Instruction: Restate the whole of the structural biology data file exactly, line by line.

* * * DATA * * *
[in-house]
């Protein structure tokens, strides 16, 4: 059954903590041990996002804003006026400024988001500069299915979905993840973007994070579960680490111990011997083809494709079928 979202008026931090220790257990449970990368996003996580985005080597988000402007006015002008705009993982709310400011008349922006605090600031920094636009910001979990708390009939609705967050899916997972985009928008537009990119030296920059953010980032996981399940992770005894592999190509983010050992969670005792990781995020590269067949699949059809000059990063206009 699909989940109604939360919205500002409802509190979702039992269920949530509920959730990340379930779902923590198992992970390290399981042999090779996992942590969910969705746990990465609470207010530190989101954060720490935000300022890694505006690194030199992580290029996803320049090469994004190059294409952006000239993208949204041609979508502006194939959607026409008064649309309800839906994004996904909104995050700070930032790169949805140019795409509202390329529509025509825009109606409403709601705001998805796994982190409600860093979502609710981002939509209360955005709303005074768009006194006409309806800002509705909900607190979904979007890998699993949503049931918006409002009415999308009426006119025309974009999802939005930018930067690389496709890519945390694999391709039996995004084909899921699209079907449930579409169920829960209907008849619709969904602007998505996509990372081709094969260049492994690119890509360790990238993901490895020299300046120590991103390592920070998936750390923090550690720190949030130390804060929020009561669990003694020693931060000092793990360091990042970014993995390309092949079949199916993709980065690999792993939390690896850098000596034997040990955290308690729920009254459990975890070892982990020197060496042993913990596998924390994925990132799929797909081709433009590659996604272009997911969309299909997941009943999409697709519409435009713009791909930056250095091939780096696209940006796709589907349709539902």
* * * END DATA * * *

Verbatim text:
[in-house]
């Protein structure tokens, strides 16, 4: 059954903590041990996002804003006026400024988001500069299915979905993840973007994070579960680490111990011997083809494709079928 979202008026931090220790257990449970990368996003996580985005080597988000402007006015002008705009993982709310400011008349922006605090600031920094636009910001979990708390009939609705967050899916997972985009928008537009990119030296920059953010980032996981399940992770005894592999190509983010050992969670005792990781995020590269067949699949059809000059990063206009 699909989940109604939360919205500002409802509190979702039992269920949530509920959730990340379930779902923590198992992970390290399981042999090779996992942590969910969705746990990465609470207010530190989101954060720490935000300022890694505006690194030199992580290029996803320049090469994004190059294409952006000239993208949204041609979508502006194939959607026409008064649309309800839906994004996904909104995050700070930032790169949805140019795409509202390329529509025509825009109606409403709601705001998805796994982190409600860093979502609710981002939509209360955005709303005074768009006194006409309806800002509705909900607190979904979007890998699993949503049931918006409002009415999308009426006119025309974009999802939005930018930067690389496709890519945390694999391709039996995004084909899921699209079907449930579409169920829960209907008849619709969904602007998505996509990372081709094969260049492994690119890509360790990238993901490895020299300046120590991103390592920070998936750390923090550690720190949030130390804060929020009561669990003694020693931060000092793990360091990042970014993995390309092949079949199916993709980065690999792993939390690896850098000596034997040990955290308690729920009254459990975890070892982990020197060496042993913990596998924390994925990132799929797909081709433009590659996604272009997911969309299909997941009943999409697709519409435009713009791909930056250095091939780096696209940006796709589907349709539902």